The German economy and labor market have already successfully undergone such structural changes several times in the past. However, none of this is a foregone conclusion. Only with competitive companies can we help shape change, sustain growth and thus maintain prosperity and the high level of employment we have achieved, even in the current structural change and, if possible, expand it further.
To this end, all players on the labor market must live up to their responsibilities: The main responsibility for shaping structural change lies with the companies and their employees themselves. Employers bear responsibility for their employees and ensure that the skilled labor base is maintained through their commitment to training and continuing education. As company partners, they work on practicable solutions at the company level, and as collective bargaining partners, they create the appropriate framework for structural change in the respective sectors through collective agreements. For employees, individual security on the labor market will primarily be fed by flexibility, willingness to change and further training, and thus a constantly updated employability.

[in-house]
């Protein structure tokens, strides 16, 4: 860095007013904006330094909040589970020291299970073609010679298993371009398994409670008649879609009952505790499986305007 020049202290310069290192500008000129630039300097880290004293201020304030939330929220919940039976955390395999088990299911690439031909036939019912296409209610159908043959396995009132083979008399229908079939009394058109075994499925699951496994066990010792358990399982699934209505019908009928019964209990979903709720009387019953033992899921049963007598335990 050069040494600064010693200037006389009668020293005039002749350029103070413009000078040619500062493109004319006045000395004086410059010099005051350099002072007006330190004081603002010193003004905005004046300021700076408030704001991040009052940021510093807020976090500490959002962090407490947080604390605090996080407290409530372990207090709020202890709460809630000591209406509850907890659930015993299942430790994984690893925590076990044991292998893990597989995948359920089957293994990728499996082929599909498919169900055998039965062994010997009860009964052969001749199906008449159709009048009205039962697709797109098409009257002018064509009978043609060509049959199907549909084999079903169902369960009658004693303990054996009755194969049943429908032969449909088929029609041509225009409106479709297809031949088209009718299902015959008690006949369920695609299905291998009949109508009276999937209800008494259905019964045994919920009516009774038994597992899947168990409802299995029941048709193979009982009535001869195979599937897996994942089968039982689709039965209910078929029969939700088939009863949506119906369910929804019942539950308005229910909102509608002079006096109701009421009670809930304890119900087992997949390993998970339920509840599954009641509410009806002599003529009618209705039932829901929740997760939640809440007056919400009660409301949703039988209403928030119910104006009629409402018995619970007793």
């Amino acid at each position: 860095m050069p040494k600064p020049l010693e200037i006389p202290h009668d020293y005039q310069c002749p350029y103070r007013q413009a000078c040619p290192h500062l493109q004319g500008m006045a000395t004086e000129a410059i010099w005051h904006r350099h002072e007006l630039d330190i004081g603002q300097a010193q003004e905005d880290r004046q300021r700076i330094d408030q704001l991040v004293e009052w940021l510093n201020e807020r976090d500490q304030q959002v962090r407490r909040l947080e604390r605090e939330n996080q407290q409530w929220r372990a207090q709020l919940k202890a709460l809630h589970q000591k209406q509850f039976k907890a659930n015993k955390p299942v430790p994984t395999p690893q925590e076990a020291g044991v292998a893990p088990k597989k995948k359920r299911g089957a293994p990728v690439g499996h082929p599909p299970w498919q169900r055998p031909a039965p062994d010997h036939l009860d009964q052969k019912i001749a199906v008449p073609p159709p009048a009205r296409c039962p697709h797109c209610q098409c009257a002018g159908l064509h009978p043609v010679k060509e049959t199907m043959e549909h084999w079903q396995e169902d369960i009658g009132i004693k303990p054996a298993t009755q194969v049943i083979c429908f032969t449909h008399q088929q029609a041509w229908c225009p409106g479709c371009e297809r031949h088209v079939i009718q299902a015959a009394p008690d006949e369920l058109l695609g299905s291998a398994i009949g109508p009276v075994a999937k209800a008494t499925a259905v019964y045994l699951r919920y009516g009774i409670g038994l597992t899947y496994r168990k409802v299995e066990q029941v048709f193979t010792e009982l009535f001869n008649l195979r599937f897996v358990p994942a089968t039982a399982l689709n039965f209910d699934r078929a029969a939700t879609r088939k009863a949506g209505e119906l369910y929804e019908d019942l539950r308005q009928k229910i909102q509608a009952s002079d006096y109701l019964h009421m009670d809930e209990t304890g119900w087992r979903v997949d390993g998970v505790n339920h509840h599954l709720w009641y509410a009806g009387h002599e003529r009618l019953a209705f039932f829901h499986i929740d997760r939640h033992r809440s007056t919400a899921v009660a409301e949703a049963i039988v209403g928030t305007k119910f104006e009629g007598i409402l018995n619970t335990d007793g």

The task of the state is to support companies and employees in shaping structural change. The best way to do this is by creating the right framework conditions for a sustainable and competitive economy. Where necessary, the state - and in certain cases also unemployment insurance, which is borne by employers and employees - should continue to actively support targeted further training through labor market policy instruments.